Baffert Should Be Allowed To Run in Breeders' Cup

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Bob Baffert | Horsephotos

The Week In Review, by Bill Finley

The Breeders' Cup announced Saturday that it had begun a review process to determine whether or not trainer Bob Baffert will be allowed to compete in this year's championship event. The outcome of that review is pending.

“The Breeders' Cup Board has commenced a review process as to whether Bob Baffert will be permitted to participate in this year's Breeders' Cup World Championships,” read a statement from the Breeders' Cup. “The process will include an opportunity for Mr. Baffert to present his case and will conclude in advance of pre-entry for the 2021 World Championships.”

The statement came shortly after a Breeders' Cup Board of Directors meeting was held Friday. No doubt, Baffert's status was brought up at the meeting. The Breeders' Cup said it has no further comment at this time.

By now, you all know the story. Baffert had five drug positives over a one-year period, including one in the GI Kentucky Derby, where race winner Medina Spirit (Protonico) tested positive for betamethasone. That led Churchill Downs to issue a two-year suspension, which, if not overturned, will keep him from entering in the 2022 and 2023 Derbies, as well as the GI Kentucky Oaks and all other Churchill stakes races. The New York Racing Association has also taken steps to ban Baffert. Other tracks, including Santa Anita, Pimlico, Monmouth and Del Mar have said that Baffert is welcome

Now, the Breeders' Cup will have its say.

There are no easy answers when it comes to Baffert and his situation, but the Breeders' Cup would be doing the wrong thing if it decides the Hall of Fame trainer will not be allowed to enter horses at this year's event.

For one thing, it's too late. If the Breeders' Cup was going to exclude Baffert, it needed to do so shortly after the Medina Spirit positive became public. That's what Churchill and NYRA did. For the most part, nothing has changed since the Derby and there's no reason why a decision couldn't have been made back in May or early June. Now, the clock is ticking, there are fewer than seven weeks until the Breeders' Cup begins and the Breeders' Cup has not said when it will make its decision regarding Baffert. While there's little sympathy in the industry for Baffert's owners, it would be unfair to them to make them switch trainers this close to the event.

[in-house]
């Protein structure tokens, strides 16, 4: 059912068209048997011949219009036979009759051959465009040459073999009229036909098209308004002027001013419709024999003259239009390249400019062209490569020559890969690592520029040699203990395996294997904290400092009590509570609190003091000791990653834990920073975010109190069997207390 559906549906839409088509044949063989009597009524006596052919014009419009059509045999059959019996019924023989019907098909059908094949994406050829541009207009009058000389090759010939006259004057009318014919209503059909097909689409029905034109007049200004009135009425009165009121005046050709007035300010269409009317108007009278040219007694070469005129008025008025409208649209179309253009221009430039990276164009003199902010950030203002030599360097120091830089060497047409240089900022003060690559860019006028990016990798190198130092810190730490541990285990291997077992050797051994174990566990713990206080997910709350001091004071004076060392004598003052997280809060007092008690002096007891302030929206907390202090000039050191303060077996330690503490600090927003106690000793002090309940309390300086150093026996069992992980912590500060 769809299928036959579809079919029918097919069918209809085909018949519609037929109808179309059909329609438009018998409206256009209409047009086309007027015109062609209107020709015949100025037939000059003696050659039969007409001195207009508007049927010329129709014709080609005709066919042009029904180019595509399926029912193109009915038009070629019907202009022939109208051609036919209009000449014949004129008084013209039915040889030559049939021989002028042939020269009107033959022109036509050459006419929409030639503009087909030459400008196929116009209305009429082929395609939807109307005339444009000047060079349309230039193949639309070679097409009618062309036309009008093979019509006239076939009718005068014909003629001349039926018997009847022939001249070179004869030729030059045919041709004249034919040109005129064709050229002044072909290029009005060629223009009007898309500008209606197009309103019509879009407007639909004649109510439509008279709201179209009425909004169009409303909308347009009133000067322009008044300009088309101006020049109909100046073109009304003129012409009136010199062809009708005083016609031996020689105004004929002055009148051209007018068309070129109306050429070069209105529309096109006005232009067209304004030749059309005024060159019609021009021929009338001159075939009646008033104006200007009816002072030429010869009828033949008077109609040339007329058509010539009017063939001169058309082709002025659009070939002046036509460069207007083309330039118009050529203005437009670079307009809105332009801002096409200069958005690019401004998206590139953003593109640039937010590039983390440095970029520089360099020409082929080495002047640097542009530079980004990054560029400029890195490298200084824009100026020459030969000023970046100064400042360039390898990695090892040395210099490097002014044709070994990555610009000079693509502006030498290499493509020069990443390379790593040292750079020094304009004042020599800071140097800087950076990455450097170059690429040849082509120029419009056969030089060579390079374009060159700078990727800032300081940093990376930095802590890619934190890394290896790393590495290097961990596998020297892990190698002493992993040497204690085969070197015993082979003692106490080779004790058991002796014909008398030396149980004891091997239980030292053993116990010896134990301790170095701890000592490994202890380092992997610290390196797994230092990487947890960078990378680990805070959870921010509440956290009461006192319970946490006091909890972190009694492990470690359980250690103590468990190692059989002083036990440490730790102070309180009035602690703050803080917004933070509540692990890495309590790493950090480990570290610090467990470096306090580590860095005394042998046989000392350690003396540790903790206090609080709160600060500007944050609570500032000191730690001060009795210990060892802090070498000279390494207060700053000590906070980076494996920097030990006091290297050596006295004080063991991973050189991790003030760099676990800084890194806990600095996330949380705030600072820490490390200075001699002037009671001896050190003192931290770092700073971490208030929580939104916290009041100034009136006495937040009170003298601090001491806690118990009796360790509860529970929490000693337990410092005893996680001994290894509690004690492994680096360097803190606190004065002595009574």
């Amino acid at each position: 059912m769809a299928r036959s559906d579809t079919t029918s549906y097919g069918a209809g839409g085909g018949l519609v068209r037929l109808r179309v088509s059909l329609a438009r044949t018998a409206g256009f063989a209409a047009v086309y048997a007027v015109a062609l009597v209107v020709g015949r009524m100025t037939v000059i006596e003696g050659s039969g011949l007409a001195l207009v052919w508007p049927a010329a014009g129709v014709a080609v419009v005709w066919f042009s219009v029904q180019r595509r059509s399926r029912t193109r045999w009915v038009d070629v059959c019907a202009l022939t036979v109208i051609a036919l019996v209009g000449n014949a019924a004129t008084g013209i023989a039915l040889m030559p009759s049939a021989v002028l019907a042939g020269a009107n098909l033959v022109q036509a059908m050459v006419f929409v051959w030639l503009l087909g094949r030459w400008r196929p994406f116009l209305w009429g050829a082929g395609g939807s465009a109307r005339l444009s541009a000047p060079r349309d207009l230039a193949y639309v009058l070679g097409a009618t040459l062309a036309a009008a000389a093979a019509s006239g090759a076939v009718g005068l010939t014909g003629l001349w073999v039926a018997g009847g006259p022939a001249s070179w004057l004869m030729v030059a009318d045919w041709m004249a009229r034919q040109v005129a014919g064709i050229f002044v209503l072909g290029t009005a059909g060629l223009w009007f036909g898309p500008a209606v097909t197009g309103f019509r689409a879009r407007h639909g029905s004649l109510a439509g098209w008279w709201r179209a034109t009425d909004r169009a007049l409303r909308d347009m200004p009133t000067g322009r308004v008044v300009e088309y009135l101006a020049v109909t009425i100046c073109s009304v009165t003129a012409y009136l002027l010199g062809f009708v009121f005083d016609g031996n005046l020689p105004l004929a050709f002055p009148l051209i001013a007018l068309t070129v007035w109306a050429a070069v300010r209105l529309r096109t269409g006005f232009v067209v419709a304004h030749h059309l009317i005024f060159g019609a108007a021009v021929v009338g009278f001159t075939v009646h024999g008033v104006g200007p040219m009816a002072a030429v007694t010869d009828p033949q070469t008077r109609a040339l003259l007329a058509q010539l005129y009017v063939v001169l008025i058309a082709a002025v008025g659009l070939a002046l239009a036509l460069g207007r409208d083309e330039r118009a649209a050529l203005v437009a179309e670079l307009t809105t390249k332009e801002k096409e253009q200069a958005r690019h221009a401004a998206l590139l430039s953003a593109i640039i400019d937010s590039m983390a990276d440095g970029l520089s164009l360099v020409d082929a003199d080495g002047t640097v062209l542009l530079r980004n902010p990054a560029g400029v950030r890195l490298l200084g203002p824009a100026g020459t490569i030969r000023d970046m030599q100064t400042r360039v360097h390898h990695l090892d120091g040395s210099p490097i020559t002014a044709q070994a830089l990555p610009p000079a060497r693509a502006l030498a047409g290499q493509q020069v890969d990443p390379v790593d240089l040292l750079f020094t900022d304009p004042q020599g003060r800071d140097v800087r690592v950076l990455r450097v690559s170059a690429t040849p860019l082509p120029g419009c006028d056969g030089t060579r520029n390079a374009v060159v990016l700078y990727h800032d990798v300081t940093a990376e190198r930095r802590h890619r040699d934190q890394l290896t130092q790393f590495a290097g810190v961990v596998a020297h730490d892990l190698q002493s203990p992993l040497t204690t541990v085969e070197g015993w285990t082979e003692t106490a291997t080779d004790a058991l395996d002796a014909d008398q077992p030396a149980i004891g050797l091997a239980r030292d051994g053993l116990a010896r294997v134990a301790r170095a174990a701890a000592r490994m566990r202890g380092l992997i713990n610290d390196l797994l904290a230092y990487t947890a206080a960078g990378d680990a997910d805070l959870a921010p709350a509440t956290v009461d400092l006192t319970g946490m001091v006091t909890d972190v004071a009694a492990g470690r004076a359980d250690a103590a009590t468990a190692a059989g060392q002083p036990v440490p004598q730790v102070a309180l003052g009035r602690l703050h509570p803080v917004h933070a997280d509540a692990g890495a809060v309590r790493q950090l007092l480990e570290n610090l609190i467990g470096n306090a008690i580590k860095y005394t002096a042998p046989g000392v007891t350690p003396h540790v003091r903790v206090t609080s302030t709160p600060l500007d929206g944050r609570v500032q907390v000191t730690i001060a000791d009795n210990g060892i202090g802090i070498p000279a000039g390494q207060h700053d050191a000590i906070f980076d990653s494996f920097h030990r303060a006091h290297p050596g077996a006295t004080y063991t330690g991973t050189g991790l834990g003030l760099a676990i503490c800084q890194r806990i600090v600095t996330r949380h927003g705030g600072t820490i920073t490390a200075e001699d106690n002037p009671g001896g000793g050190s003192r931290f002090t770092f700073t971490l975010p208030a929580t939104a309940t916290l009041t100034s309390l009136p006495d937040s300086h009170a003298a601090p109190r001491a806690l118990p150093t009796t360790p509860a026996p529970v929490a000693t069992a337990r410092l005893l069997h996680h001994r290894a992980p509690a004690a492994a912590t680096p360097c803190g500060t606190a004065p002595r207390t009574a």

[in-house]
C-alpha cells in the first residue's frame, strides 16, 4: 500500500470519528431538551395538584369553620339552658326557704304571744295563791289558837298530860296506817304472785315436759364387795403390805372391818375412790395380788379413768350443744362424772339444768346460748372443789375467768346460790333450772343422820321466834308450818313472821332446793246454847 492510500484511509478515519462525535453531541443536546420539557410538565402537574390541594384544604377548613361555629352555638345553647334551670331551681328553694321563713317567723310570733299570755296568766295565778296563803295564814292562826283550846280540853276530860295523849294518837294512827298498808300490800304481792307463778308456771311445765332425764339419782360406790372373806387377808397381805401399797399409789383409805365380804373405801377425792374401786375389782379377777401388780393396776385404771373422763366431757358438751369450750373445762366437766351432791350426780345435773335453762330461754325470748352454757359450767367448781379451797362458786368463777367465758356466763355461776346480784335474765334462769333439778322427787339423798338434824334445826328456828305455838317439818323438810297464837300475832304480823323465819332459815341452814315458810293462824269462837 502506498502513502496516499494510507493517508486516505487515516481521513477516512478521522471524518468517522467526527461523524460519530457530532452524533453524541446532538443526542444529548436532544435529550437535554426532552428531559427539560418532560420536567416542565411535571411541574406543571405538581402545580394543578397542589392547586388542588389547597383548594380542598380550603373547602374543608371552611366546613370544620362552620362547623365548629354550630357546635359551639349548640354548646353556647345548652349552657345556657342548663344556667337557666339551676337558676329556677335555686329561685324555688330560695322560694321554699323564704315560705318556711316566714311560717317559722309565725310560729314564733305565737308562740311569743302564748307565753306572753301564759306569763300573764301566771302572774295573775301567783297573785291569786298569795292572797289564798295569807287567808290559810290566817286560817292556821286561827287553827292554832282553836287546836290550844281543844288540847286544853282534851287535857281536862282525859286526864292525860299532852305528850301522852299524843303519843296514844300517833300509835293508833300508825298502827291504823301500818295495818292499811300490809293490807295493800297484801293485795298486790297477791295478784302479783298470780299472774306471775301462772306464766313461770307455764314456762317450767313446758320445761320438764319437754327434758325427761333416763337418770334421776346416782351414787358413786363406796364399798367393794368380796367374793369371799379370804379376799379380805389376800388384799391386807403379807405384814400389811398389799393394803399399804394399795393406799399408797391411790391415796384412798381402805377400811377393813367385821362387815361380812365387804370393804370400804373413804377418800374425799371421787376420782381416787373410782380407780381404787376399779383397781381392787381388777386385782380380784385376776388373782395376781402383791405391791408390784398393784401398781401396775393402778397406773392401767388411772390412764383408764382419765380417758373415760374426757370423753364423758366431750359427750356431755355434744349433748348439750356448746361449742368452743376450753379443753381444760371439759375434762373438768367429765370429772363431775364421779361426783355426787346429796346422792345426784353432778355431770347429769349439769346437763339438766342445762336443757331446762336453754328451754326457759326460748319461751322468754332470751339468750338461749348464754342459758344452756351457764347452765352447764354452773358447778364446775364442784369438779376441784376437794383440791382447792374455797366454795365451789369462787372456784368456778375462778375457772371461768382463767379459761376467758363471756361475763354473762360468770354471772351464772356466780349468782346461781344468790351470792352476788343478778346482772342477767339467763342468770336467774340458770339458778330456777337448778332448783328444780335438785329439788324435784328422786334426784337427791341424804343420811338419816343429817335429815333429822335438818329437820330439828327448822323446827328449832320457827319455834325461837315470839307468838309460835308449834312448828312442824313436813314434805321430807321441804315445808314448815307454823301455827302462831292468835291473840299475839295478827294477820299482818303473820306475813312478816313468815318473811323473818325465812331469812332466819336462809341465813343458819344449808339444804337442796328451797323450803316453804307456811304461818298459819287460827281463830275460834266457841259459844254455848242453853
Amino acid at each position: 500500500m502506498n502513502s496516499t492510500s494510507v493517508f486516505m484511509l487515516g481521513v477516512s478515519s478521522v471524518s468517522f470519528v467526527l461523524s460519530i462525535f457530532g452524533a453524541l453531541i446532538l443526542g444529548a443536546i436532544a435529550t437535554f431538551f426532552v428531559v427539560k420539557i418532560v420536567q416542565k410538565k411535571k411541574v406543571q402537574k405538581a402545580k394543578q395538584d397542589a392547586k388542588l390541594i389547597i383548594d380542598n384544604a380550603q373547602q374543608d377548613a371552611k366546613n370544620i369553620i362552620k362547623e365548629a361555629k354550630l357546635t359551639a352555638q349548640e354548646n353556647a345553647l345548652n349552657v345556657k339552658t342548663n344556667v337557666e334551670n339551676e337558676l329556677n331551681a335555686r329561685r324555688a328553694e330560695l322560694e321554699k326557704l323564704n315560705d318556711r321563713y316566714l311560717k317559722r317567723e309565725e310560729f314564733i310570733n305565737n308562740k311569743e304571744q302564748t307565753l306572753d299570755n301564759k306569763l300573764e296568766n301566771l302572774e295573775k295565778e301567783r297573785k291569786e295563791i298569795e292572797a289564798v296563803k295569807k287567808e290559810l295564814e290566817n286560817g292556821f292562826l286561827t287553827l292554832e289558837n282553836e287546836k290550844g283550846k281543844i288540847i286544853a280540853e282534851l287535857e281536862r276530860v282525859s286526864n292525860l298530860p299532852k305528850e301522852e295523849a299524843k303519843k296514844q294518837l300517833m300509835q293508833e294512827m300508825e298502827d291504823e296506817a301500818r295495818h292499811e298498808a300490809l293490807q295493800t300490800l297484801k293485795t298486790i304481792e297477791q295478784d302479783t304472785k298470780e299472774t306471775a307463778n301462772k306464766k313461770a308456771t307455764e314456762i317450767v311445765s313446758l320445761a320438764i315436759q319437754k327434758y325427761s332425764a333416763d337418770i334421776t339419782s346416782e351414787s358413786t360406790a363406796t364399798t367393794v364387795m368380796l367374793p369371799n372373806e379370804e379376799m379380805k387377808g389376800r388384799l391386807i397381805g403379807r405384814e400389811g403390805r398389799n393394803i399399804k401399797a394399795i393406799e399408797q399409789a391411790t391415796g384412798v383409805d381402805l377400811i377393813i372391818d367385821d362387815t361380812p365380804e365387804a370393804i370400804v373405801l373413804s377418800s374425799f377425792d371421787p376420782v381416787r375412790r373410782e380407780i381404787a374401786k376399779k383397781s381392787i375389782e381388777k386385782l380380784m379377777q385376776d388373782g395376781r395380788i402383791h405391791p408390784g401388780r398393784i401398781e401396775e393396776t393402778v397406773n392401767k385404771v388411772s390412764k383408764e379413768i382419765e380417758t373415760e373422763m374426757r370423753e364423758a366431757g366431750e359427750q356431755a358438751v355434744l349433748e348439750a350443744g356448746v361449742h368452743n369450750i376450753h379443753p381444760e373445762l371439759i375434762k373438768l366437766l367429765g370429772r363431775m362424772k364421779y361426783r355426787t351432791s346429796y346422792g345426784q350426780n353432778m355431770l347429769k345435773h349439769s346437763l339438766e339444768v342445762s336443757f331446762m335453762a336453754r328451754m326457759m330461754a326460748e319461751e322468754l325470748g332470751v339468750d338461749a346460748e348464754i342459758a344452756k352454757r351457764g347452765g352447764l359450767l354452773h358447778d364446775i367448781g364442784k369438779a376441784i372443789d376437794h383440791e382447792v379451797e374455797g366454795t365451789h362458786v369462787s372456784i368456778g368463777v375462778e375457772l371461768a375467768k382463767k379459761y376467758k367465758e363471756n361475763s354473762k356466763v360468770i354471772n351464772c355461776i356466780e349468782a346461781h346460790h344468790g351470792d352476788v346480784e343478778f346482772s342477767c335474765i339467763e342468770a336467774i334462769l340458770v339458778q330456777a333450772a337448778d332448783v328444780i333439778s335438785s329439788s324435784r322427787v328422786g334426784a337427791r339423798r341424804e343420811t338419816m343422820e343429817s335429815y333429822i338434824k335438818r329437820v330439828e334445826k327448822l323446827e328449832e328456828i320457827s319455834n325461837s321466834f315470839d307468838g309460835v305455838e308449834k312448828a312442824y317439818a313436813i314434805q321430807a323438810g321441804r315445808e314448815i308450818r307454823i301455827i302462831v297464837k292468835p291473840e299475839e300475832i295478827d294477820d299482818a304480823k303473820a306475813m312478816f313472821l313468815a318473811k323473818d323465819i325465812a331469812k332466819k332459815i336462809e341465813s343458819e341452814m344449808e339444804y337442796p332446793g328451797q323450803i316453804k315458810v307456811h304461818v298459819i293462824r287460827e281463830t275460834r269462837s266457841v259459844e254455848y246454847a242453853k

And if you want to ban him, be prepared for a court fight that you will probably lose. Baffert and his lawyers have already taken on NYRA and won an early round in their fight against them. To get an injunction that would, at least temporarily, overturn a Breeders' Cup ban probably wouldn't be that hard to accomplish.

But the most important question is this: Does he deserve a Breeders' Cup ban?

While perhaps sounding like a Baffert apologist, which might be an unpopular stance to take, banning him from the Breeders' Cup would be a case of piling on. Yes, he deserves some punishment for all the positives. It's inexcusable for a trainer to have so many in such a short period of time and when you factor in that Baffert has been the face of racing for all these many years, the offense looks all the more serious. This is a sport that has been knocked around pretty good over the last three years or so and all the black eyes have taken quite a toll. Baffert threw gasoline on all the sport's problems.

Still, the punishment is supposed to fit the crime.

What Churchill has done to Baffert will seriously impact his career over the next two years. Not only can't he run in the next two Derbies, but horses he trains will not be eligible to pick up Derby points in the preps. It hasn't happened yet, but there's sure to be a mass exodus from his barn, as no owner with a serious Derby or Oaks candidate will leave their horse in a stable ineligible for those races and not eligible for qualifying points. Expect horses to start going elsewhere early next year. Then there's the potential of a ban at NYRA, which if successful, will keep him out of the GI Belmont S., the GI Travers S. and the dozens of other major races run in New York. That would mean even more horses lost.

That's an awful big bite for a trainer who has been caught only with overages of therapeutic medications. Betamethasone is not a performance-enhancer per se, and neither are the other drugs involved when it comes to the Baffert positives. This is not at all comparable to the Jason Servis-Jorge Navarro situation and all its ugliness.

To have penalized Baffert is fine. But don't keep him out of the Breeders' Cup. At some point, enough is enough.

Europeans Dominate Again…

Walton Street (GB) (Cape Cross {Ire}) is a nice-enough horse, but far from the brightest star in the Charlie Appleby barn. A 7-year-old gelding, he had two wins this year in Dubai before resurfacing last month in Germany, where he finished third in the G1 Longines Grosser Preis von Berlin. Desert Encounter (Ire) (Halling) is a 9-year-old gelding who hadn't won a race in two years. The winner of the Canadian International in 2018 and 2019, his best days seemed to be well behind him.